To the Editor:

The Aug. 25 Star-Herald featured a story on 10-year-old Abby Whitford, who died after being hit by a driver in a crosswalk in Papillion. An Aug. 22 Omaha World-Herald article shed more light on the circumstances of this tragedy.

According to the Papillion police chief, Abby and her younger brother needed to cross four lanes of traffic in downtown Papillion. A vehicle stopped, and the children crossed the first two lanes safely. The truck in the third lane stopped for them. But the driver of the vehicle in the fourth lane did not stop – with terrible consequences for the Whitford family, the driver, the witnesses, and the Papillion community.

Safety advocates refer to pedestrian crossings of multiple traffic lanes in each direction as “double jeopardy.” The person trying to cross the street must rely on more drivers to pay attention and come to a stop. The presence of large vehicles, like commercial trucks, pickups, or SUVs increases the danger, as many of these vehicles are so tall they obscure the view someone crossing the street.

In April, a student crossing 27th Street in Scottsbluff was injured in a double jeopardy situation – one vehicle stopped but a second vehicle traveling in the same direction did not.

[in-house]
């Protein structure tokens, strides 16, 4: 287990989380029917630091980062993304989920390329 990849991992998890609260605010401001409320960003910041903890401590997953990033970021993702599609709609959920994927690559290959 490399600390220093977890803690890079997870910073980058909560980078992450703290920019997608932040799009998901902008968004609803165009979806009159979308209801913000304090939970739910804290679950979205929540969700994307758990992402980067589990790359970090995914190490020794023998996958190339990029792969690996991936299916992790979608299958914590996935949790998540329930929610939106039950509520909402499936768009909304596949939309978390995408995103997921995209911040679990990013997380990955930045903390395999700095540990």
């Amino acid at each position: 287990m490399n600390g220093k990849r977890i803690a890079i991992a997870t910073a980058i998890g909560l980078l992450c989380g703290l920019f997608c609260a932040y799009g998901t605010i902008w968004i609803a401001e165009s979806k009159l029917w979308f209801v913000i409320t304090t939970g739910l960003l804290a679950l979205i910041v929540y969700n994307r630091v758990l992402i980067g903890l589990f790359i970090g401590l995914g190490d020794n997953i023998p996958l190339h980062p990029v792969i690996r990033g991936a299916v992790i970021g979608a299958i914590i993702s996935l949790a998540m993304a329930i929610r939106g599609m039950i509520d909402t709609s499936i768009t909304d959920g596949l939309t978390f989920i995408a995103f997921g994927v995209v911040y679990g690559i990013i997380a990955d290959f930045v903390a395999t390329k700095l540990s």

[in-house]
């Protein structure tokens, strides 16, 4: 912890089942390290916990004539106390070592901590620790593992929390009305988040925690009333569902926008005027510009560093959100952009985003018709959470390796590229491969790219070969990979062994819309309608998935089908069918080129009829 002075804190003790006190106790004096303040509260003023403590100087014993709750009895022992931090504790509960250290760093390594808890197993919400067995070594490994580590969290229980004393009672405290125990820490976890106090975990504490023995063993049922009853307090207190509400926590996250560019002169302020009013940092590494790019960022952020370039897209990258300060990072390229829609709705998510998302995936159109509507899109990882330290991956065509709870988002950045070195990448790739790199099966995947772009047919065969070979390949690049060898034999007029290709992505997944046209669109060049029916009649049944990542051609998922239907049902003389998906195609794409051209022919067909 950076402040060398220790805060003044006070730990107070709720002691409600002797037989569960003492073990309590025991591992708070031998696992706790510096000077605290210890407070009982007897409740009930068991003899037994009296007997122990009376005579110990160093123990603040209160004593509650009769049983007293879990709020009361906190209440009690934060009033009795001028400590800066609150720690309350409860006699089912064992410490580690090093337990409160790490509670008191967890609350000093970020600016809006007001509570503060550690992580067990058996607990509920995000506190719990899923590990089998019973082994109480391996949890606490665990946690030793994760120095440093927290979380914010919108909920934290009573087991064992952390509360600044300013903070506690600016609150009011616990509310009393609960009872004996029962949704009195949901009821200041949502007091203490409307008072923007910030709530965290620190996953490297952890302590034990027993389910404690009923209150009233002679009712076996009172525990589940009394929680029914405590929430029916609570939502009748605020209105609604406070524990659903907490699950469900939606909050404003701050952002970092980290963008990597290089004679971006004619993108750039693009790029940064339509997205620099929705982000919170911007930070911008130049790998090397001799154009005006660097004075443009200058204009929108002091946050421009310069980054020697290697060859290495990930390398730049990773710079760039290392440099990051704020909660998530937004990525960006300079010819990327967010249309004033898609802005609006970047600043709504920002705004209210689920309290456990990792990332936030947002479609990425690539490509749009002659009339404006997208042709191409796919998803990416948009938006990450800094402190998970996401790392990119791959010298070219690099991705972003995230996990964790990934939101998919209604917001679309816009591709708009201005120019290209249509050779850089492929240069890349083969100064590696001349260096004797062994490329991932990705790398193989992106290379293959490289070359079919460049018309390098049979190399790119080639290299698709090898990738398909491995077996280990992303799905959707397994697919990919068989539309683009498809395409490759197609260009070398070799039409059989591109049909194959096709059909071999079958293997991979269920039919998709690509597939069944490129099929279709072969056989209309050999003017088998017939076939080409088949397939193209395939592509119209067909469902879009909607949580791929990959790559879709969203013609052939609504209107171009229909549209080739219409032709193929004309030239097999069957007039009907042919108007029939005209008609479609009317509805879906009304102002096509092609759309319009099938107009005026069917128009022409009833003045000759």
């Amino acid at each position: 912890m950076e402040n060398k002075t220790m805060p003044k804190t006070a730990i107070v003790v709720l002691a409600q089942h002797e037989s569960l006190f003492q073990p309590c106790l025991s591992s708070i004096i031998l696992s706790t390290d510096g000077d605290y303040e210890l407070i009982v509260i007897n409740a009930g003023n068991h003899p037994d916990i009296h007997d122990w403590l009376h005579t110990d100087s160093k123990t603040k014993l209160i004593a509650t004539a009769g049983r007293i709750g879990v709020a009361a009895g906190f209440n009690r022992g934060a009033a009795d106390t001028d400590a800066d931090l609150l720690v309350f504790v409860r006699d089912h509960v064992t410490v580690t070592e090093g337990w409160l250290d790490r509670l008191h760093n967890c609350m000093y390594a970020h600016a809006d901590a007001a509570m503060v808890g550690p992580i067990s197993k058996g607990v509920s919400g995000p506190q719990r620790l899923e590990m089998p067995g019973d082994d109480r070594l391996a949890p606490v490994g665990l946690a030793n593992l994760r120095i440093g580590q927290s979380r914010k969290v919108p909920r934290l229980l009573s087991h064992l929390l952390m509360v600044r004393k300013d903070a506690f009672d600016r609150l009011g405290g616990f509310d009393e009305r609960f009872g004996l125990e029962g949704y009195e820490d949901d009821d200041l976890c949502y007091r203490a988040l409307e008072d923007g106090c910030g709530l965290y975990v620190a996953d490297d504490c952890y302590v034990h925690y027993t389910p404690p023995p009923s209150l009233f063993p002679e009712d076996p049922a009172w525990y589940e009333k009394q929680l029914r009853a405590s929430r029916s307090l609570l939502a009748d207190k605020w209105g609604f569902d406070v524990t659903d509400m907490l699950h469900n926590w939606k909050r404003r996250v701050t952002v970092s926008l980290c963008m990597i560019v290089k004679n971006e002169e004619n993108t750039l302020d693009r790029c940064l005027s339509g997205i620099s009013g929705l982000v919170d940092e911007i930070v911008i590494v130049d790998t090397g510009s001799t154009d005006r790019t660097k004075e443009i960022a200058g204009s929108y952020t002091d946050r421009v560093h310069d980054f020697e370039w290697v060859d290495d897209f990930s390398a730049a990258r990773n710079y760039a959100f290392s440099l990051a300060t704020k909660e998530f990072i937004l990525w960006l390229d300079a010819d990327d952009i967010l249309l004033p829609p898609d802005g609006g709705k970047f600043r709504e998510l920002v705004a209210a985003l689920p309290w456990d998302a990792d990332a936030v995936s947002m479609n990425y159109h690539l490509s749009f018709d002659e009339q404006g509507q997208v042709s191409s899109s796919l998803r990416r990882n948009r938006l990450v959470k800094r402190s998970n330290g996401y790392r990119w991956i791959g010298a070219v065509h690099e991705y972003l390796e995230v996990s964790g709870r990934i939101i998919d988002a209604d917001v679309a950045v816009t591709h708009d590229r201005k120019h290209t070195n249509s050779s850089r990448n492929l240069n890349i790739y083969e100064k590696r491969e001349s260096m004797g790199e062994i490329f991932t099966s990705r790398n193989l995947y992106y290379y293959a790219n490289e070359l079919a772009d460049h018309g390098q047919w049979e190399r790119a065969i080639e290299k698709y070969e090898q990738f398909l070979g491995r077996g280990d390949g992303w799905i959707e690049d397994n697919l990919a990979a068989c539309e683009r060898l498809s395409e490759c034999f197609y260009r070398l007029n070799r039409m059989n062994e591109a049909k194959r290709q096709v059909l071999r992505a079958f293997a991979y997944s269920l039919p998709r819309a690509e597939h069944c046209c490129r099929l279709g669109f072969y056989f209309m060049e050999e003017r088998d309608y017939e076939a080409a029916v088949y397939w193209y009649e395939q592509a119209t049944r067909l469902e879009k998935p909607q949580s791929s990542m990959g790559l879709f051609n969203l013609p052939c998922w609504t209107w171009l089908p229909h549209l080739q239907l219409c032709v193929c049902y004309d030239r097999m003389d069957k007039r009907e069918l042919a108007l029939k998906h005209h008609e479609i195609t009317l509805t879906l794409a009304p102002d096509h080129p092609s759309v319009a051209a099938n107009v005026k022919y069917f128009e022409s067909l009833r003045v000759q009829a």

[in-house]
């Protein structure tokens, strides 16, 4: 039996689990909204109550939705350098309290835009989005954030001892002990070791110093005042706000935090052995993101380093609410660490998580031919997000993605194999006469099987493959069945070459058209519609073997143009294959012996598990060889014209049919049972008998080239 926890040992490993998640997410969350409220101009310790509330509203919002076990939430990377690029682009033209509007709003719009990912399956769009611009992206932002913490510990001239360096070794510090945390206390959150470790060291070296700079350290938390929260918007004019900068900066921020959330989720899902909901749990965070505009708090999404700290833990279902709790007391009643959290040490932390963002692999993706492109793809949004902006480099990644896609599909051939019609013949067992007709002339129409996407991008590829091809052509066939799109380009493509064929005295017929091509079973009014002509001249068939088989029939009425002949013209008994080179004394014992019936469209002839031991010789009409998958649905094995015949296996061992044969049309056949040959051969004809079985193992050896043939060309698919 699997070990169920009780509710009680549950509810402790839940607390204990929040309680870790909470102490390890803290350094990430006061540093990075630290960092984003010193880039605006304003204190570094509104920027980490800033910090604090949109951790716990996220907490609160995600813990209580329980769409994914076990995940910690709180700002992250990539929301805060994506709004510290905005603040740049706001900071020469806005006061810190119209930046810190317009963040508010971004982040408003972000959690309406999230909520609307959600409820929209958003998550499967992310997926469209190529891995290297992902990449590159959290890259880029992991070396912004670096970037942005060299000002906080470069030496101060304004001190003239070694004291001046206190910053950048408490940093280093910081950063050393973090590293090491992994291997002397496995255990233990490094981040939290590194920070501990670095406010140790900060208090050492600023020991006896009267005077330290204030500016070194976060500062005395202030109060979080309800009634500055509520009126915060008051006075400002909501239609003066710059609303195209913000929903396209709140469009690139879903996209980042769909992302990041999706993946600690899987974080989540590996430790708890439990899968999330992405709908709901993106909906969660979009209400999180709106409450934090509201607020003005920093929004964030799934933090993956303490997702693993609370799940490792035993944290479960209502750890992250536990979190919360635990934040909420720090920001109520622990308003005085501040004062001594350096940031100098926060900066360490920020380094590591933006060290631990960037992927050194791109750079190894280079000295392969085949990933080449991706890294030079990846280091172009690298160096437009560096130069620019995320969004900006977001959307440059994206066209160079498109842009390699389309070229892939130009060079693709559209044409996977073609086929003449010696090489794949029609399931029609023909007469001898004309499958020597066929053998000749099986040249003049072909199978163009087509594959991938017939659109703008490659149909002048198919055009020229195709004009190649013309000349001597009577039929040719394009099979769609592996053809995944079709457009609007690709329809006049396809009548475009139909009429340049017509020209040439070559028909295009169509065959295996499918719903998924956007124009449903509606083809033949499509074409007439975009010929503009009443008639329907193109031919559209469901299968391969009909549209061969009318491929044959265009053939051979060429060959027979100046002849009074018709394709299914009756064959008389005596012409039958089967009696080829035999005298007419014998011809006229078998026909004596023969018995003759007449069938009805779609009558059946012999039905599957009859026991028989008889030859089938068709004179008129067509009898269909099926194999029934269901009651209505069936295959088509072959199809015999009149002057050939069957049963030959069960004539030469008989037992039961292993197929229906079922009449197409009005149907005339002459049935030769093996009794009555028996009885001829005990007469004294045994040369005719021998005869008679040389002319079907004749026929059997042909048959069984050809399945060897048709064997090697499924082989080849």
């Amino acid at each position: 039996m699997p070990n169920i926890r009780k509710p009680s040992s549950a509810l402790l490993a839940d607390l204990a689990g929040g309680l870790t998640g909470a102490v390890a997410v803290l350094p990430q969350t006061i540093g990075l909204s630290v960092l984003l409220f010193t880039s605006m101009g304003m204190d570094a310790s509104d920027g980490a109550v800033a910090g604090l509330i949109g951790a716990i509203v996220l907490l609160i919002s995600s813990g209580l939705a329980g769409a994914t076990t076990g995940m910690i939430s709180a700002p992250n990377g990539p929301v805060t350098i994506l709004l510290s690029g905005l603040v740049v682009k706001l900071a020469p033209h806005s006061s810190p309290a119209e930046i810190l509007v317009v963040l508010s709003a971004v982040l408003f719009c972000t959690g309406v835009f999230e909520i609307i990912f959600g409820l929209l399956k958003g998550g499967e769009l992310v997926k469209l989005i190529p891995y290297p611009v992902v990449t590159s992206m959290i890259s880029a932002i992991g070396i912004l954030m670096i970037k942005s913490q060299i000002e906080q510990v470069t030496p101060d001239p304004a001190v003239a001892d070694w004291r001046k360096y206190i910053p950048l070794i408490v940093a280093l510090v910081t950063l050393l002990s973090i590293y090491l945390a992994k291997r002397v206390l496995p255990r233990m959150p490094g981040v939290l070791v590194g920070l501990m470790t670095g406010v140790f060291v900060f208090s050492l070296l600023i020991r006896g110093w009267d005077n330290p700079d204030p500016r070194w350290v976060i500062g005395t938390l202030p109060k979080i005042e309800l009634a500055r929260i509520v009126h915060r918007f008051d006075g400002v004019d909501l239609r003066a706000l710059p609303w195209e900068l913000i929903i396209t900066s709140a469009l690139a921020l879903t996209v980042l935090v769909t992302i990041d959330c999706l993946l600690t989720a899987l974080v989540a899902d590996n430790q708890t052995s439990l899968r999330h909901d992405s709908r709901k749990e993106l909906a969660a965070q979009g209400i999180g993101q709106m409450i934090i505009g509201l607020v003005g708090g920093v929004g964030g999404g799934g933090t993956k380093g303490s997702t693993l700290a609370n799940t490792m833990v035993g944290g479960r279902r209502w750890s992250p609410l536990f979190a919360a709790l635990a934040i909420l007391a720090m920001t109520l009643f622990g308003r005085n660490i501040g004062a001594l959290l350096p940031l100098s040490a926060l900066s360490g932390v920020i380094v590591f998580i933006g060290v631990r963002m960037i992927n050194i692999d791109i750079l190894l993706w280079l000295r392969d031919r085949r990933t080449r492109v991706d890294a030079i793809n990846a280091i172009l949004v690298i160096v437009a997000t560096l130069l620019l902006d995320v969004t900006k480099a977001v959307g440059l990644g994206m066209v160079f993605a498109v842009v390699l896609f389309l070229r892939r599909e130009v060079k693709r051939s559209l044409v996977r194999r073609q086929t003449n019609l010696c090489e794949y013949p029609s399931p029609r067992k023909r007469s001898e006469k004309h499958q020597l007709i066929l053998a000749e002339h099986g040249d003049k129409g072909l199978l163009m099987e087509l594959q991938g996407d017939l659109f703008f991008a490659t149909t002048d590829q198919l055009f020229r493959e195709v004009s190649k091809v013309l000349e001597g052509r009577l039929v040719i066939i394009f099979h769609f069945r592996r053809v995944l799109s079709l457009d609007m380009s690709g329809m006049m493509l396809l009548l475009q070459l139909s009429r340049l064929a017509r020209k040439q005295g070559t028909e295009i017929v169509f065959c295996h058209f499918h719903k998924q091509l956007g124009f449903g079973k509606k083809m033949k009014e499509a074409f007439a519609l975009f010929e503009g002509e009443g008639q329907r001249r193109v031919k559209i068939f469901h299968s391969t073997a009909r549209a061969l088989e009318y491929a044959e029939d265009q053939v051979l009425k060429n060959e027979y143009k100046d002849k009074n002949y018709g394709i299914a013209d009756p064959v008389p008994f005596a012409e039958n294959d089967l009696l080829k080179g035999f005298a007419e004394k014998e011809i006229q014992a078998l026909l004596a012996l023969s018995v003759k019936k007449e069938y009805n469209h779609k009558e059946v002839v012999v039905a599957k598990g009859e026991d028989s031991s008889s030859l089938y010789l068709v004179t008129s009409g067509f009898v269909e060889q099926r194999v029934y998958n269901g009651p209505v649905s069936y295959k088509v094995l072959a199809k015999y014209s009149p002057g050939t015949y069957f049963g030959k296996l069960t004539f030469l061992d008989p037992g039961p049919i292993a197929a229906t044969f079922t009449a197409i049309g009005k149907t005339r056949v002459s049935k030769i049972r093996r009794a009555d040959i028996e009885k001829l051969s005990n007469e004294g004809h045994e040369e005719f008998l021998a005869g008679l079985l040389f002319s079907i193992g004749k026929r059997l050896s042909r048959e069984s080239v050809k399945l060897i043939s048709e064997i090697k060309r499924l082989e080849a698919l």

I fear that a similar situation may occur in other areas of our community, such as on 20th Street in Scottsbluff between Broadway and 5th Avenue where I have seen many Bluffs Middle School students crossing. While 20th Street is only two lanes, state law and local ordinance permit drivers to pass on the right a vehicle stopped to make a left turn, effectively creating four lanes of traffic. I fear that one day, tragedy will occur when a driver passes on the right because they think the stopped driver is turning when they are in fact yielding to pedestrians.

Drivers can help protect pedestrians by slowing down and using caution when a nearby vehicle is slowing or stopping.

Physical safety measures like protected curb extensions, lane reductions and pedestrian refuges can reduce the chance of driver error leading to pedestrian injury or death. I’m encouraged to know that the City of Scottsbluff and Scottsbluff Public School District are working with engineers to plan for increased pedestrian safety around our schools.

Katie Bradshaw,

Bike Walk Nebraska board chair, Tri-City Active Living Advisory Committee member


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